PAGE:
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Latest black church fire in South Carolina not a result of arson, authorities say

AME bishops are holding an annual meeting in New Orleans, and at 1 p.m. EDT today, they will hold a press conference at which they’ll address recent church fires. PBS NewsHour will live stream in the player above.

A federal law enforcement authority said Wednesday that a fire that destroyed a black church in Greeleyville, South Carolina, was not arson.

Officials have yet to determine what caused the overnight fire at Mount Zion African Methodist Episcopal Church, which the Ku Klux Klan burned down 20 years ago.

Tuesday’s fire at Mount Zion comes at a time when a series of fires has been reported at black churches across the south, two weeks after a gunman killed nine worshippers at the historic Emanuel African Methodist Episcopal Church in Charleston, South Carolina.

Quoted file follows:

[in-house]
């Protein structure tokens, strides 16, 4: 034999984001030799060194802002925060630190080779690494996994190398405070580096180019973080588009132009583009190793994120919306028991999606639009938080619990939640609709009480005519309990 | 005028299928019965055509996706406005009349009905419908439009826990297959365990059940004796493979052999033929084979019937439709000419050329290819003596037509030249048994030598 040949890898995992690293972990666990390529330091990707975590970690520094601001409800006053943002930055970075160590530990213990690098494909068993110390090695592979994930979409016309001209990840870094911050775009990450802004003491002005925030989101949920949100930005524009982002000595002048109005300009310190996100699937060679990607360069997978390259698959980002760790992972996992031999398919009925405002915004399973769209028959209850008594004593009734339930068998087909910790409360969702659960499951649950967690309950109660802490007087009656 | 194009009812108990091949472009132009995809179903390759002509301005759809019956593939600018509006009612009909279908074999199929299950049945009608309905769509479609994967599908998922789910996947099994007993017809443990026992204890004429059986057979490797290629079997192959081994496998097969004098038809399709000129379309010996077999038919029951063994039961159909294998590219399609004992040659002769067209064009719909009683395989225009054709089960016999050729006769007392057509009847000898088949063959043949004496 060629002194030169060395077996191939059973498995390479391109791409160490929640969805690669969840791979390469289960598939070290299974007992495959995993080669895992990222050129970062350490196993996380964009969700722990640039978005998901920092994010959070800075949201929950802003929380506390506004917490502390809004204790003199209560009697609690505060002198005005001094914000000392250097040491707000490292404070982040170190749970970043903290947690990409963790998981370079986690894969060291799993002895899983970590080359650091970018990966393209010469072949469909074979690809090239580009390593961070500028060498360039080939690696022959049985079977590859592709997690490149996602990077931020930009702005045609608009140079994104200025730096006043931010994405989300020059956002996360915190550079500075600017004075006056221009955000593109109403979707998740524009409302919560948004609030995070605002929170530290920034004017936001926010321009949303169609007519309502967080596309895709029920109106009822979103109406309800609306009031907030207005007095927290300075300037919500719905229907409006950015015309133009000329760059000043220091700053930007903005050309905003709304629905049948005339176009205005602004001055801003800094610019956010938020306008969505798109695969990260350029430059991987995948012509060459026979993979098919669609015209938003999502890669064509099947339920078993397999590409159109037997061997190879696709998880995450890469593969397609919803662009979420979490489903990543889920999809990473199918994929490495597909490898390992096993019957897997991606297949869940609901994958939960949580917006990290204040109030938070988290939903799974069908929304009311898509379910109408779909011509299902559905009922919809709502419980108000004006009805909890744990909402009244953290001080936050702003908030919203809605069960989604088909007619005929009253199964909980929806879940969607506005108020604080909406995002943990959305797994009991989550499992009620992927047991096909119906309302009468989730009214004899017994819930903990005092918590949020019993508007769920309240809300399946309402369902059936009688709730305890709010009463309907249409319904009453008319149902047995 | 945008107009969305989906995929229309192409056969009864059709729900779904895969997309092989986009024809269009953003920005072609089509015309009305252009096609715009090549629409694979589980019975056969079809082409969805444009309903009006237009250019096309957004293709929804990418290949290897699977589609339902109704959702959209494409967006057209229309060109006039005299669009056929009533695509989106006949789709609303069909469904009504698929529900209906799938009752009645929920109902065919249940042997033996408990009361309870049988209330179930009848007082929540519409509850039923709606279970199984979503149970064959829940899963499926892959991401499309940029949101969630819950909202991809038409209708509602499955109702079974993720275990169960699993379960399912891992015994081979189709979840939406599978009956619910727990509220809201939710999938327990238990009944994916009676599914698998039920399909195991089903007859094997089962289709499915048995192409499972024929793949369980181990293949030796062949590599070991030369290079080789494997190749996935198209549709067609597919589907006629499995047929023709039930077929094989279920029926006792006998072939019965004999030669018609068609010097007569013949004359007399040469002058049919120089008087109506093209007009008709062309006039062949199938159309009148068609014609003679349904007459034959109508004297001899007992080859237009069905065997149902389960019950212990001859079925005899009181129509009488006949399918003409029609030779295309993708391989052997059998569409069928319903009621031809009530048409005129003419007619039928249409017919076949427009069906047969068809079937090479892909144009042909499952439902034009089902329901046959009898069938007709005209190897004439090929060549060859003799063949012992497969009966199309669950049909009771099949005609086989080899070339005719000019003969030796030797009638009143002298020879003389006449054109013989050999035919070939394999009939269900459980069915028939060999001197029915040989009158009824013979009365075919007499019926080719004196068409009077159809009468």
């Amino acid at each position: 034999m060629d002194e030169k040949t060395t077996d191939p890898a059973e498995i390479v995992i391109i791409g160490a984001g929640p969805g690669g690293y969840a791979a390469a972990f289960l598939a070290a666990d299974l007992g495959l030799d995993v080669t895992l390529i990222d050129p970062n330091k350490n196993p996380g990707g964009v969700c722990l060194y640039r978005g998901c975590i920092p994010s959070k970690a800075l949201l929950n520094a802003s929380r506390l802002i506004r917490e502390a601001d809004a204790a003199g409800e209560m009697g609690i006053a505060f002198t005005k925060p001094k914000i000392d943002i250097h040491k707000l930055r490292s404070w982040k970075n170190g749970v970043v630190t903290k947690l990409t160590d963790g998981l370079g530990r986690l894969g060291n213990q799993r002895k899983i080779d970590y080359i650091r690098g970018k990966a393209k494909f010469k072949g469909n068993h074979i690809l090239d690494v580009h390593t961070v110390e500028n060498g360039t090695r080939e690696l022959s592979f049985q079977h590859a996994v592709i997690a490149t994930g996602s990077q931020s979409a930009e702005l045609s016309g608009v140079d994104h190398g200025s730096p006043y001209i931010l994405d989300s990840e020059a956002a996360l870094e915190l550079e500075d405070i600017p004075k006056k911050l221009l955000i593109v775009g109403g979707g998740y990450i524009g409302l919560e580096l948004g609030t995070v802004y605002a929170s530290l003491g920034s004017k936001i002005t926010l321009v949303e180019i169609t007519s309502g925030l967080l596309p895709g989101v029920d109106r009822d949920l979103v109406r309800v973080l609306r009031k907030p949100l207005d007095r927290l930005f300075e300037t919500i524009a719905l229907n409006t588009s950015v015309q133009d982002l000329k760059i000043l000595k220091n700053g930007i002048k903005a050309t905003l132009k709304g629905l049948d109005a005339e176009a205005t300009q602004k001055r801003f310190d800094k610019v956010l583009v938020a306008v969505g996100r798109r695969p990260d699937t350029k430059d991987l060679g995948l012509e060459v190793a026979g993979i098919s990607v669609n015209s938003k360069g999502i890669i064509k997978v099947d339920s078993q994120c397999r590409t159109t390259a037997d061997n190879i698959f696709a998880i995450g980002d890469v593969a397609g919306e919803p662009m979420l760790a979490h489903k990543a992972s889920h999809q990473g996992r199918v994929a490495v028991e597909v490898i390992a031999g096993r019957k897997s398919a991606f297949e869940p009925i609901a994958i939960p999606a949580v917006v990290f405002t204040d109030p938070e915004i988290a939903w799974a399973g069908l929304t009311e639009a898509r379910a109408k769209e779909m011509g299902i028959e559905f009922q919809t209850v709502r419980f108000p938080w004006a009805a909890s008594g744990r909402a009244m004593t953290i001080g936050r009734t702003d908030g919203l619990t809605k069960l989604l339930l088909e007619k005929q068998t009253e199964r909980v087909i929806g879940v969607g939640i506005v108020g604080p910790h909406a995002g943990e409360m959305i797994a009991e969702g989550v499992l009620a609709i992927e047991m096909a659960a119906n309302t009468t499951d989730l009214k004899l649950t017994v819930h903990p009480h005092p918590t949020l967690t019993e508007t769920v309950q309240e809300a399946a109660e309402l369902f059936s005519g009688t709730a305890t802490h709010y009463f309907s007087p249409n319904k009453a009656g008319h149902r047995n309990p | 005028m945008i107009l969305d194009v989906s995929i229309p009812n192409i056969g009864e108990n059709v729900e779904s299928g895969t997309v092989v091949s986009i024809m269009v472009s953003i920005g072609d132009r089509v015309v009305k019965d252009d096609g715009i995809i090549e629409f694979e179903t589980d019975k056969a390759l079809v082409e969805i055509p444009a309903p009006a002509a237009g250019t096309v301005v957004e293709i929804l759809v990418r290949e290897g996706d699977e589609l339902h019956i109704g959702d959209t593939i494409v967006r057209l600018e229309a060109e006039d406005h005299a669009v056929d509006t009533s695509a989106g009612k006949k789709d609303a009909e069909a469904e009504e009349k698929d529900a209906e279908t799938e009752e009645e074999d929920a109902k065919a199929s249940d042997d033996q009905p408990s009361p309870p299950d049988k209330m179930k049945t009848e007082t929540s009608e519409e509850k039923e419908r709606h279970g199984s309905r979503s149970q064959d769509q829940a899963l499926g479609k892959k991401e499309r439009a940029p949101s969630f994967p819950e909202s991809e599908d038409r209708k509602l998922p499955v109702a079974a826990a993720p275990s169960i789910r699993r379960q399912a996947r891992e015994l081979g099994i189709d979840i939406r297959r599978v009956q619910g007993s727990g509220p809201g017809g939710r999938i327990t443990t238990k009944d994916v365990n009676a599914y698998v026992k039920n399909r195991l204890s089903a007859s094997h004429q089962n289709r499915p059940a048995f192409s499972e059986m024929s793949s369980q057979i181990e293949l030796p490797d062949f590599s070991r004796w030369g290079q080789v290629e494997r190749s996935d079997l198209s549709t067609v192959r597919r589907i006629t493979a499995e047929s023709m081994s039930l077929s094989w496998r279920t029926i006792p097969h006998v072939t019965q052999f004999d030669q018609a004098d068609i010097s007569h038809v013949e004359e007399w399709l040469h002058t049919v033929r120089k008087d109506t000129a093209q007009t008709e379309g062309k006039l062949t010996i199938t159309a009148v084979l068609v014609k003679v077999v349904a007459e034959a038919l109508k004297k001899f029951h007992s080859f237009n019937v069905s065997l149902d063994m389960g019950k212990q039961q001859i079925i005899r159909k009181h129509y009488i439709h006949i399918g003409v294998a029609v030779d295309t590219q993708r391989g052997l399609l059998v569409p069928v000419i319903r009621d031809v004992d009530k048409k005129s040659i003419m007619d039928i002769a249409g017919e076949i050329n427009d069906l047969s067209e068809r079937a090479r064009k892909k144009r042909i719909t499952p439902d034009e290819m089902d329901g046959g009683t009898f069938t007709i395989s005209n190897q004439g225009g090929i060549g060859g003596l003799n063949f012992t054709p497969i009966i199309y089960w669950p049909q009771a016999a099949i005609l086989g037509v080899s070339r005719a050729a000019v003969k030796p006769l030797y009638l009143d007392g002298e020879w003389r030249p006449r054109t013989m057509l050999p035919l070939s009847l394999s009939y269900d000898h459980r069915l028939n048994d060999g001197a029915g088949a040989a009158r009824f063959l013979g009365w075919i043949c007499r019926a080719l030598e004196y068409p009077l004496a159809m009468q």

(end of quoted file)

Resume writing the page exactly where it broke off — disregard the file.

Among the latest string of fires, at least two have been confirmed as arson, but authorities have yet to describe the events as hate crimes. It remains unclear if all these fires are linked.

The fire in Greeleyville took more than two hours to control and occurred during a night of heavy thunderstorms.

Fire crews try to control a blaze at the Mt. Zion African Methodist Episcopal Church in Greeleyville, South Carolina in this June 30, 2015 handout photo. The cause was not immediately clear. The fire comes amid a rash of fires that have erupted at black churches across the U.S. south, at least two of which have already been declared as deliberate. Photo by Clarendon County Fire Department/Handout via Reuters

Fire crews try to control a blaze at the Mt. Zion African Methodist Episcopal Church in Greeleyville, South Carolina in this June 30, 2015 handout photo. The cause was not immediately clear. The fire comes amid a rash of fires that have erupted at black churches across the U.S. south, at least two of which have already been declared as deliberate. Photo by Clarendon County Fire Department/Handout via Reuters

Earlier that evening, the NAACP warned black churches on Twitter to “take necessary precautions.” The organization also used the #WhoIsBurningBlackChurches hashtag to recount a recent history of violence against black churches that occurred as early as the 1990s. The hashtag erupted Monday night on Twitter.

“Almost 20 years later, we must again ask, #WhoIsBurningBlackChurches?” the NAACP tweeted Tuesday.

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